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It has often been said that a great part of the strength of Aslib lies in the fact that it brings together those whose experience has been gained in many widely differing fields but who have a common interest in the means by which information may be collected and disseminated to the greatest advantage. Lists of its members have, therefore, a more than ordinary value since they present, in miniature, a cross‐section of institutions and individuals who share this special interest.
In this first number of 1961 we wish all our readers a Happy and Prosperous New Year. With so many important projects on the stocks, there is no doubt that this will be a year of decision and progress for library affairs in Britain. The Library Association itself may well reorganise and resolve itself into a purely professional body during 1961. Its new syllabus may probably be finalised and geared for action within the next three years. Further progress will no doubt be made on the new building in Store Street which is to house the National Central Library and the headquarters of the Library Association. Other continuing items will doubtless be the discussion of authors' lending rights and the library binding of paper‐backed books, while many librarians in the Greater London area will be closely watching the events which will certainly follow the Royal Commission's Report on Local Government in Greater London. One thing, regrettably, seems certain. There will be no new Public Libraries Act in 1961, for Sir David Eccles' pronouncement that this will be delayed until the boundary review is completed has effectively put the Roberts Committee Report into cold storage for some considerable time.
In 1987, Campbell Soup Company introduced the Souper Combo, a line of frozen soup and sandwiches. Melvin Druin, vice‐president for packaging, called it “the perfect combination of old‐fashioned good taste and today's convenience. No mess. No fuss. Easy to use. All you have to do is clean your spoon. Everything else just throw away.” Unfortunately, the multi‐layered plastic‐coated packaging does not just disappear when thrown away. Plastics packaging, particularly from convenience products, has become a waste disposal nightmare. Garbage, an environmental magazine, gave the Souper Combo an “in the dumpster” award, saying, “It's precisely the kind of product that's created the municipal landfill monster.”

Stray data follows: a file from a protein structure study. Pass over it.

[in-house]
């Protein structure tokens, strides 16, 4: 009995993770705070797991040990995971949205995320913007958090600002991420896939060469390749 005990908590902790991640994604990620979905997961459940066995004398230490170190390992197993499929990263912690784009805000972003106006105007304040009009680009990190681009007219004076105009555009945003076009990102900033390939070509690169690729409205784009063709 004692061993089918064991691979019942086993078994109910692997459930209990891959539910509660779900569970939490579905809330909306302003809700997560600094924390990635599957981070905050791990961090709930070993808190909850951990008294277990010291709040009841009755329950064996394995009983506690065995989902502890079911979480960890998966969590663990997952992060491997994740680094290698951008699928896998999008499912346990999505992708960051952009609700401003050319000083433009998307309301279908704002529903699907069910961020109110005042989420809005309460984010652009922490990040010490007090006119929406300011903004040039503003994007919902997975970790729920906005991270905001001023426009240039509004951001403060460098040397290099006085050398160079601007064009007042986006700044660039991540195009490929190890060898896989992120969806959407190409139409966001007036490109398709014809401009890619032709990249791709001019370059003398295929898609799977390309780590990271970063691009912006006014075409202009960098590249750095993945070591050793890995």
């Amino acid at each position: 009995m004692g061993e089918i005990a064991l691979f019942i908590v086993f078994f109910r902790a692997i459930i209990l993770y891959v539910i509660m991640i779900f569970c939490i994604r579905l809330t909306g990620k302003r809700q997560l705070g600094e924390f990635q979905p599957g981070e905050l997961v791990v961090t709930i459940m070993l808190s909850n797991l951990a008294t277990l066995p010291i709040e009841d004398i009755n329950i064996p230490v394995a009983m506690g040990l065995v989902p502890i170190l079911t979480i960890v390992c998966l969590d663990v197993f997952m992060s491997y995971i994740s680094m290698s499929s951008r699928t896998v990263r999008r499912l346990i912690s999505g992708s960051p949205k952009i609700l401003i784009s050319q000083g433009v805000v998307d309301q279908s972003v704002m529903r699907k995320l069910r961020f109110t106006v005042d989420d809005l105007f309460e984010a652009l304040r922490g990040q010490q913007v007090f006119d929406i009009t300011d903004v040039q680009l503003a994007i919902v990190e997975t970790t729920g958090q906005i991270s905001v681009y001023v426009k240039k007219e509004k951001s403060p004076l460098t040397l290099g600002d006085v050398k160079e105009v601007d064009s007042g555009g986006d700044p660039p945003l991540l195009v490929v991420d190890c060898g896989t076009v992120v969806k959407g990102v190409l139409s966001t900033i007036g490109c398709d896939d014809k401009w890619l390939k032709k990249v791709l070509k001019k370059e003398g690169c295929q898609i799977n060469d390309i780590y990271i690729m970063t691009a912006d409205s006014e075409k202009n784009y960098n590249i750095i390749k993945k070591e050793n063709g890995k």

The purpose of this paper is to review maintenance practices, tools and parameters for marine mechanical systems that can be classified as plant, machinery and equipment…
The purpose of this paper is to review maintenance practices, tools and parameters for marine mechanical systems that can be classified as plant, machinery and equipment (PME). It provides an insight for the maintenance crew on which maintenance parameters and practices are critical for a given PME systems.
The review paper characterizes the various maintenance parameters and maintenance practices used onshore and offshore for PME and identifies the possible gaps.
A variety of maintenance techniques are being used in the marine industry such as corrective maintenance, preventive maintenance and condition-based maintenance. As marine vehicles (MV) get older, the most important maintenance parameters become maintenance costs, reliability and safety. Maintenance models that have been developed in line with marine mechanical systems have been validated using a single system, whose outcome could be different if another PME system is used for validation.
There is a limited literature on MV maintenance parameters and maintenance characterization regarding mechanical systems. The maintenance practices or strategies of marine mechanical systems should be based on maintenance parameters that suit the marine industry for a given PME.
Based on the available literature, the paper provides a variety of maintenance framework, parameters and practices for marine mechanical systems. The paper further gives an insight on what maintenance parameters, strategies and platforms are given preference in the shipping industry.
It is with some trepidation I introduce this subject before an audience with such a wealth of experience in scientific and technical information work, but I hope to hold your attention for the next forty‐five minutes as I try to evaluate the factors which, in my experience, have influenced the flow of information and, I hope too, to provoke some much needed thought on the problems that confront us all in this field today.
This article is the third of a series planned to outline the functions of the recently established Corrosion and Protection Centre in the University of Manchester…
This article is the third of a series planned to outline the functions of the recently established Corrosion and Protection Centre in the University of Manchester Institute of Science and Technology. Two previous articles have dealt primarily with corrosion education and research. The present article describes the industrial services and liaison activities of the Centre.